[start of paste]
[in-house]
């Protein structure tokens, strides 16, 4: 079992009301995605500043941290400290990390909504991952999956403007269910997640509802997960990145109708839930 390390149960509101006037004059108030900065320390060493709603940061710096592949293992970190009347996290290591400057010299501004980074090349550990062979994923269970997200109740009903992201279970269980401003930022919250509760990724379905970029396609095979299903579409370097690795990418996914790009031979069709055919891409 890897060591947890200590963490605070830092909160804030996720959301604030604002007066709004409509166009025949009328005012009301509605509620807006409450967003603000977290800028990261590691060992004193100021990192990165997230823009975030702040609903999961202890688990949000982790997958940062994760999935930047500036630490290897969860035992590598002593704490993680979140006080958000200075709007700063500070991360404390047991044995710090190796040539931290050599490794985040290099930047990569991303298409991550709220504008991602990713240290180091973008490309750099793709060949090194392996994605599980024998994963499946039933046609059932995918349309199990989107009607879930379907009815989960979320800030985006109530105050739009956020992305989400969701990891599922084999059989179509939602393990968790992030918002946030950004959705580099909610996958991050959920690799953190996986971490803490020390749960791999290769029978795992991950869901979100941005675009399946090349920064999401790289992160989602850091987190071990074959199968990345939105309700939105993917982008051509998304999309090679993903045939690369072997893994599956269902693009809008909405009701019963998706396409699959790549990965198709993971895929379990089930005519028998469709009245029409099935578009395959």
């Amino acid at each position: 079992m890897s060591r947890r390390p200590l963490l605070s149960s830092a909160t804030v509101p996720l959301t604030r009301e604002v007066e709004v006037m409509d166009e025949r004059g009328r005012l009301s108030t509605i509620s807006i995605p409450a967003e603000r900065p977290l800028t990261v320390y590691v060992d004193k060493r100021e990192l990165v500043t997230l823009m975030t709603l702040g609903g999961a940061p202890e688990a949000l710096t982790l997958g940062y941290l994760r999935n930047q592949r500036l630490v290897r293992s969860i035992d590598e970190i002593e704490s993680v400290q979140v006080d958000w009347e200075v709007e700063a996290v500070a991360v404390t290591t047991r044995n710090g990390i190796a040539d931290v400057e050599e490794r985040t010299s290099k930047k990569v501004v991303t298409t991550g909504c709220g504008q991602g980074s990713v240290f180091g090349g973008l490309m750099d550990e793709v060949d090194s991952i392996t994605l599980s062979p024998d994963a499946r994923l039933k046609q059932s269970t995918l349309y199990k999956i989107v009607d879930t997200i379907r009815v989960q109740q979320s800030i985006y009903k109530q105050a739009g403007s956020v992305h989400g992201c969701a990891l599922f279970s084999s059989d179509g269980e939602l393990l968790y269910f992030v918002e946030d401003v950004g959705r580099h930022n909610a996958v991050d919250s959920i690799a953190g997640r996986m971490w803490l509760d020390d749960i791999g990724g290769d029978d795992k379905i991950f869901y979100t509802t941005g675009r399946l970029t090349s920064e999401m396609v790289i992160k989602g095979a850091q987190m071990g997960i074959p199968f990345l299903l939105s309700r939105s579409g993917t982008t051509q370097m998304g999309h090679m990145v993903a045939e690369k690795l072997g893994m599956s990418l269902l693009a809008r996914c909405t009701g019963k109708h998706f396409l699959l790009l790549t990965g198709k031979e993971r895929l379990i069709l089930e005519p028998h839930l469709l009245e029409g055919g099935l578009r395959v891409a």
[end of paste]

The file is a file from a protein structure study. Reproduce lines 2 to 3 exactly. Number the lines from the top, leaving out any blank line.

């Protein structure tokens, strides 16, 4: 079992009301995605500043941290400290990390909504991952999956403007269910997640509802997960990145109708839930 390390149960509101006037004059108030900065320390060493709603940061710096592949293992970190009347996290290591400057010299501004980074090349550990062979994923269970997200109740009903992201279970269980401003930022919250509760990724379905970029396609095979299903579409370097690795990418996914790009031979069709055919891409 890897060591947890200590963490605070830092909160804030996720959301604030604002007066709004409509166009025949009328005012009301509605509620807006409450967003603000977290800028990261590691060992004193100021990192990165997230823009975030702040609903999961202890688990949000982790997958940062994760999935930047500036630490290897969860035992590598002593704490993680979140006080958000200075709007700063500070991360404390047991044995710090190796040539931290050599490794985040290099930047990569991303298409991550709220504008991602990713240290180091973008490309750099793709060949090194392996994605599980024998994963499946039933046609059932995918349309199990989107009607879930379907009815989960979320800030985006109530105050739009956020992305989400969701990891599922084999059989179509939602393990968790992030918002946030950004959705580099909610996958991050959920690799953190996986971490803490020390749960791999290769029978795992991950869901979100941005675009399946090349920064999401790289992160989602850091987190071990074959199968990345939105309700939105993917982008051509998304999309090679993903045939690369072997893994599956269902693009809008909405009701019963998706396409699959790549990965198709993971895929379990089930005519028998469709009245029409099935578009395959």
């Amino acid at each position: 079992m890897s060591r947890r390390p200590l963490l605070s149960s830092a909160t804030v509101p996720l959301t604030r009301e604002v007066e709004v006037m409509d166009e025949r004059g009328r005012l009301s108030t509605i509620s807006i995605p409450a967003e603000r900065p977290l800028t990261v320390y590691v060992d004193k060493r100021e990192l990165v500043t997230l823009m975030t709603l702040g609903g999961a940061p202890e688990a949000l710096t982790l997958g940062y941290l994760r999935n930047q592949r500036l630490v290897r293992s969860i035992d590598e970190i002593e704490s993680v400290q979140v006080d958000w009347e200075v709007e700063a996290v500070a991360v404390t290591t047991r044995n710090g990390i190796a040539d931290v400057e050599e490794r985040t010299s290099k930047k990569v501004v991303t298409t991550g909504c709220g504008q991602g980074s990713v240290f180091g090349g973008l490309m750099d550990e793709v060949d090194s991952i392996t994605l599980s062979p024998d994963a499946r994923l039933k046609q059932s269970t995918l349309y199990k999956i989107v009607d879930t997200i379907r009815v989960q109740q979320s800030i985006y009903k109530q105050a739009g403007s956020v992305h989400g992201c969701a990891l599922f279970s084999s059989d179509g269980e939602l393990l968790y269910f992030v918002e946030d401003v950004g959705r580099h930022n909610a996958v991050d919250s959920i690799a953190g997640r996986m971490w803490l509760d020390d749960i791999g990724g290769d029978d795992k379905i991950f869901y979100t509802t941005g675009r399946l970029t090349s920064e999401m396609v790289i992160k989602g095979a850091q987190m071990g997960i074959p199968f990345l299903l939105s309700r939105s579409g993917t982008t051509q370097m998304g999309h090679m990145v993903a045939e690369k690795l072997g893994m599956s990418l269902l693009a809008r996914c909405t009701g019963k109708h998706f396409l699959l790009l790549t990965g198709k031979e993971r895929l379990i069709l089930e005519p028998h839930l469709l009245e029409g055919g099935l578009r395959v891409a």